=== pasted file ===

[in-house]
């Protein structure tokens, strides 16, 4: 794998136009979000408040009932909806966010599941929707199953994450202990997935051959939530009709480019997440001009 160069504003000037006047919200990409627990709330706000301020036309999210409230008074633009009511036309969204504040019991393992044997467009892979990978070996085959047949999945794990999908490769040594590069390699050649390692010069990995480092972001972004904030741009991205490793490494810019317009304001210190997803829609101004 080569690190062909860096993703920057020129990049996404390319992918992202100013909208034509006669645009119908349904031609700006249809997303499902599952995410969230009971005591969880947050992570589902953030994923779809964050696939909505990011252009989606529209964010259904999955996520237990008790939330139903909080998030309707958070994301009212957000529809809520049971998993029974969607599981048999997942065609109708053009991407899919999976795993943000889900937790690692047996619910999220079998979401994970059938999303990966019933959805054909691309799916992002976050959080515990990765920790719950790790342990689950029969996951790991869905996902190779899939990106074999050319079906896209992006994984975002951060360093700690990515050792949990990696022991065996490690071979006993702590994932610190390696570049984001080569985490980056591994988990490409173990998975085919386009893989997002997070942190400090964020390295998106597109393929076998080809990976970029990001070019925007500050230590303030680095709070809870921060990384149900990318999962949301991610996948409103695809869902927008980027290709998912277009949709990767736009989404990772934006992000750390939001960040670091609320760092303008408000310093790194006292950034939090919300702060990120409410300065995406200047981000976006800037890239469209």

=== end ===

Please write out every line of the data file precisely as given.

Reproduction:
[in-house]
């Protein structure tokens, strides 16, 4: 794998136009979000408040009932909806966010599941929707199953994450202990997935051959939530009709480019997440001009 160069504003000037006047919200990409627990709330706000301020036309999210409230008074633009009511036309969204504040019991393992044997467009892979990978070996085959047949999945794990999908490769040594590069390699050649390692010069990995480092972001972004904030741009991205490793490494810019317009304001210190997803829609101004 080569690190062909860096993703920057020129990049996404390319992918992202100013909208034509006669645009119908349904031609700006249809997303499902599952995410969230009971005591969880947050992570589902953030994923779809964050696939909505990011252009989606529209964010259904999955996520237990008790939330139903909080998030309707958070994301009212957000529809809520049971998993029974969607599981048999997942065609109708053009991407899919999976795993943000889900937790690692047996619910999220079998979401994970059938999303990966019933959805054909691309799916992002976050959080515990990765920790719950790790342990689950029969996951790991869905996902190779899939990106074999050319079906896209992006994984975002951060360093700690990515050792949990990696022991065996490690071979006993702590994932610190390696570049984001080569985490980056591994988990490409173990998975085919386009893989997002997070942190400090964020390295998106597109393929076998080809990976970029990001070019925007500050230590303030680095709070809870921060990384149900990318999962949301991610996948409103695809869902927008980027290709998912277009949709990767736009989404990772934006992000750390939001960040670091609320760092303008408000310093790194006292950034939090919300702060990120409410300065995406200047981000976006800037890239469209």